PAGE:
Male African Servals

Male African Servals

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$2,000.00

African Servals – Male Human Imprinted, hand-raised, bottle-fed. Extreme socialization. Pet Quality.

Description

Male African Servals

Male African Servals

Physical Description

Adult African servals are slender, agile, and approximately 60 cm in length from shoulder to tail. Males weigh about 9 to 18 kg and females 9 to 13 kg. Their legs and ears are long and considered the largest in the cat family relative to their size. African servals have a coat with copper hue. Their ventral side and some of their facial features are white. They have black spots and stripes, which vary among each individual in size and placement. Individuals that originated from grasslands tend to have larger spots than those found in forests. Markings run from the top of the head between the ears and continue down the back breaking into four distinct lines. Upon reaching the shoulders, the lines break and scatter into spots along the same path of the stripes. Eventually reaching the rear of the animal, the spots elongate perpendicularly and merge to form the rings of the tail. The tip of the tail is black. The back of the ears are black with a white line between them. Occasionally, melanistic servals have been observed.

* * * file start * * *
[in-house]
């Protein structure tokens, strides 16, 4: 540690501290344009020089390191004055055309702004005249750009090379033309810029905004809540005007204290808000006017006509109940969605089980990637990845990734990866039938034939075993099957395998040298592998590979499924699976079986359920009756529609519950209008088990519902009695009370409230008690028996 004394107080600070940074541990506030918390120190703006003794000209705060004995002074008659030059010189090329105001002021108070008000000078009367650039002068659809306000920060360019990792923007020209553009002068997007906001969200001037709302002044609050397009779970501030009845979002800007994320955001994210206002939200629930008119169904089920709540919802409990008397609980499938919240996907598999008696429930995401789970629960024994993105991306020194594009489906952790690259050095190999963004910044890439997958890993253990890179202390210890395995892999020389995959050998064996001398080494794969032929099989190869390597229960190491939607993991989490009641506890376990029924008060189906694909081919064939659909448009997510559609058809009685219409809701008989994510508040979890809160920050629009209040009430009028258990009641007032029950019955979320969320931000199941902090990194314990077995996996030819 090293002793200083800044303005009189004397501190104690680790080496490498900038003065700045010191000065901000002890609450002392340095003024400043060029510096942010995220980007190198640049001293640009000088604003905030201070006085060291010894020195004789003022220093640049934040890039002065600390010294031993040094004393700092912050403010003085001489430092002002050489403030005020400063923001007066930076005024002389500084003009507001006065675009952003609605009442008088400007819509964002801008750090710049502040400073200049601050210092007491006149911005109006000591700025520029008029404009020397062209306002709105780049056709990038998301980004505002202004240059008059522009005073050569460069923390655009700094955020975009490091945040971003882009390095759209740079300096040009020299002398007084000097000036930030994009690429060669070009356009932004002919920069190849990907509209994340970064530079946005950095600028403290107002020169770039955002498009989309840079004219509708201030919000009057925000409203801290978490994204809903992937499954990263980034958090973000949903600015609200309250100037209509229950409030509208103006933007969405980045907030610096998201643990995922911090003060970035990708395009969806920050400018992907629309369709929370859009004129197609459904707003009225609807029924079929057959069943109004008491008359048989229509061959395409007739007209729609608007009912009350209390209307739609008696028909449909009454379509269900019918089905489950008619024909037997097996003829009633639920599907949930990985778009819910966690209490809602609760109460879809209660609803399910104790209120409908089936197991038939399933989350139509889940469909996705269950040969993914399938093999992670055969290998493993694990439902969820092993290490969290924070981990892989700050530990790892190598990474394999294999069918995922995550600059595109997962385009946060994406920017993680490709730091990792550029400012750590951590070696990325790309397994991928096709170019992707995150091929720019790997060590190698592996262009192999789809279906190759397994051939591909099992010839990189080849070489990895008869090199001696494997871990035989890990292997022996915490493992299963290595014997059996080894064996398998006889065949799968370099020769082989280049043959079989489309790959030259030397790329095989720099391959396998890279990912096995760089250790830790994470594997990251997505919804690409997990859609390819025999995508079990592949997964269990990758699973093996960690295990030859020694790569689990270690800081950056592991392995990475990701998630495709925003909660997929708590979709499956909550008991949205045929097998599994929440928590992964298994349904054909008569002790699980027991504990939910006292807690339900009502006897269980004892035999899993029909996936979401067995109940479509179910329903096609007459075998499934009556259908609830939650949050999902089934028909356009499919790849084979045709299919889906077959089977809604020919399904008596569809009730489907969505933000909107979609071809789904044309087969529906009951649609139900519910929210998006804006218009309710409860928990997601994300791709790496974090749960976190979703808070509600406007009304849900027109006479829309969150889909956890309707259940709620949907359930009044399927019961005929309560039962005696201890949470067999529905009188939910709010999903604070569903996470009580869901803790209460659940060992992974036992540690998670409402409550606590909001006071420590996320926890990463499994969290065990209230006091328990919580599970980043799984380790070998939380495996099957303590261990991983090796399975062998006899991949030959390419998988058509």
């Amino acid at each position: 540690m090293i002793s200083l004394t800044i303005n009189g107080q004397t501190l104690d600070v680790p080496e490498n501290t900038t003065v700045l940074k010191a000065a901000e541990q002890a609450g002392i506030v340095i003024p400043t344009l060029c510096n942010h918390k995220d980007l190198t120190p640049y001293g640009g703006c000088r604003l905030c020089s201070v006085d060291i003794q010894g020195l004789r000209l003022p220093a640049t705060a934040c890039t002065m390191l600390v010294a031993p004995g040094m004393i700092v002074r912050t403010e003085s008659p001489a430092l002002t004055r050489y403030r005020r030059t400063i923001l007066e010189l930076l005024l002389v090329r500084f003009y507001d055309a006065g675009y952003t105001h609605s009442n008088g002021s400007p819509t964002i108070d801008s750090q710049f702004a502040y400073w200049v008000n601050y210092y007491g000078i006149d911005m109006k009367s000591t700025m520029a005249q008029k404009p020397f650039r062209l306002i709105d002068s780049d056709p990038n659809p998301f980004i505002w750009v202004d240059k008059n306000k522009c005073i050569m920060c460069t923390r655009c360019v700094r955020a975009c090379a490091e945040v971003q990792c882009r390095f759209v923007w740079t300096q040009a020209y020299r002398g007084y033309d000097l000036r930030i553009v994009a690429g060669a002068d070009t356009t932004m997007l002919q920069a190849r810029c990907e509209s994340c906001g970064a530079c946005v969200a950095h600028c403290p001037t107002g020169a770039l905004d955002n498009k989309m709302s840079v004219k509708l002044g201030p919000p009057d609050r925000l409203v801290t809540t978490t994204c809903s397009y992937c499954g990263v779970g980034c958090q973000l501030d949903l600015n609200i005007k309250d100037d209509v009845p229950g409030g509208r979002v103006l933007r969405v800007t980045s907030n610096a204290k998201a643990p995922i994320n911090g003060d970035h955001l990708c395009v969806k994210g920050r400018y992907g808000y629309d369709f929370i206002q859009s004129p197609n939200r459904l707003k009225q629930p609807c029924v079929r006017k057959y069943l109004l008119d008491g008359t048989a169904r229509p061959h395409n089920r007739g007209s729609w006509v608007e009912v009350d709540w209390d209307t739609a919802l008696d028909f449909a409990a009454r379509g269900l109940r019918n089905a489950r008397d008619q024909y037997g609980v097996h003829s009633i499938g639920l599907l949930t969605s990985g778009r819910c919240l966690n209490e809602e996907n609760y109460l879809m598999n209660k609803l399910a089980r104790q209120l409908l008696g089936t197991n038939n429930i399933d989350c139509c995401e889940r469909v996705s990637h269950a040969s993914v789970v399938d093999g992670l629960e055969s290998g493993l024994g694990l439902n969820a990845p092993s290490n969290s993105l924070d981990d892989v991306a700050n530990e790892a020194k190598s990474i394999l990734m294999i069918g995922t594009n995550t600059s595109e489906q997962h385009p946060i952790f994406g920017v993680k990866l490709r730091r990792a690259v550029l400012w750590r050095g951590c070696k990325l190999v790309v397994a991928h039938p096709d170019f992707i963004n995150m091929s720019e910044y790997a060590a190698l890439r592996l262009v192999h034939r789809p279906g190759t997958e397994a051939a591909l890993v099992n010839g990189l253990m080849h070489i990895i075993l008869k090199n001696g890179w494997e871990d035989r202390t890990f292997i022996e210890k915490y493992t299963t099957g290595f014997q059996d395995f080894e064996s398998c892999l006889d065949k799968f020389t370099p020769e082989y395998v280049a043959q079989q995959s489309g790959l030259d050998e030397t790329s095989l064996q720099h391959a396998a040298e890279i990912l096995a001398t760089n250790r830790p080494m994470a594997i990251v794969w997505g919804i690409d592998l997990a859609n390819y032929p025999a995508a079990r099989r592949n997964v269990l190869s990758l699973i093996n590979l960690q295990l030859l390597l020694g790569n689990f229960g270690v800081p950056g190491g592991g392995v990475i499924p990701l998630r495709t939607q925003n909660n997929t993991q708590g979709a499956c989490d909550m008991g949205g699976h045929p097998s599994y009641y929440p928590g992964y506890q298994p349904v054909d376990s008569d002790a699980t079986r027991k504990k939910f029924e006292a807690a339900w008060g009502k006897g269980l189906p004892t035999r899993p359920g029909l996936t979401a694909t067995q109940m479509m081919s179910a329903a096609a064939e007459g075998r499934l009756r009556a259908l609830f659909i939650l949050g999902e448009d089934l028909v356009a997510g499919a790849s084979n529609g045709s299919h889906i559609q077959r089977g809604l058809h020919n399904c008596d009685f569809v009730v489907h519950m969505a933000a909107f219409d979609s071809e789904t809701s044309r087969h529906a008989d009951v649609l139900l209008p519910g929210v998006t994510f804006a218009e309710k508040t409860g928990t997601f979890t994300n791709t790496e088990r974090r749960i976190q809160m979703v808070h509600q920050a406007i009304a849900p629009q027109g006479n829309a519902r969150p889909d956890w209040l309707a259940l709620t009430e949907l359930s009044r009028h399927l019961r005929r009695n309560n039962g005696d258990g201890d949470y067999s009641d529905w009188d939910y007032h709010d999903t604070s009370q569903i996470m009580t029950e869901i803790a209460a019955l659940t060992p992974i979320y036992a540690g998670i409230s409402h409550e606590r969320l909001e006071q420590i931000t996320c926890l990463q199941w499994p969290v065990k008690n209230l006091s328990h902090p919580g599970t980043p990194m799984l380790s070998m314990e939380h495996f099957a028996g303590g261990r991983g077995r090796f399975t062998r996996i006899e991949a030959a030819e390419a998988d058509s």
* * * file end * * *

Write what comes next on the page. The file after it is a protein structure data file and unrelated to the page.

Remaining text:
Behavior

African servals hunt during early morning and late afternoon and rest at mid-day and occasionally at night. Hunting movements range about 2.4 km per day and about half that distance per night. During the dry season, hunting movements decrease. Best concealed in the tall grass, African servals slink in open areas until cover is found again. Territory is marked in several ways, all of which increase when another serval is present or detected. Methods of marking include spraying urine, rubbing the side of the face (which contain scent glands) on the ground or brush, defecation, and marking/scratching the ground. Servals are not social, but in some cases, when a male and female encounter each other, they may travel, hunt, and rest together for short periods. Females tend to be more active than males.

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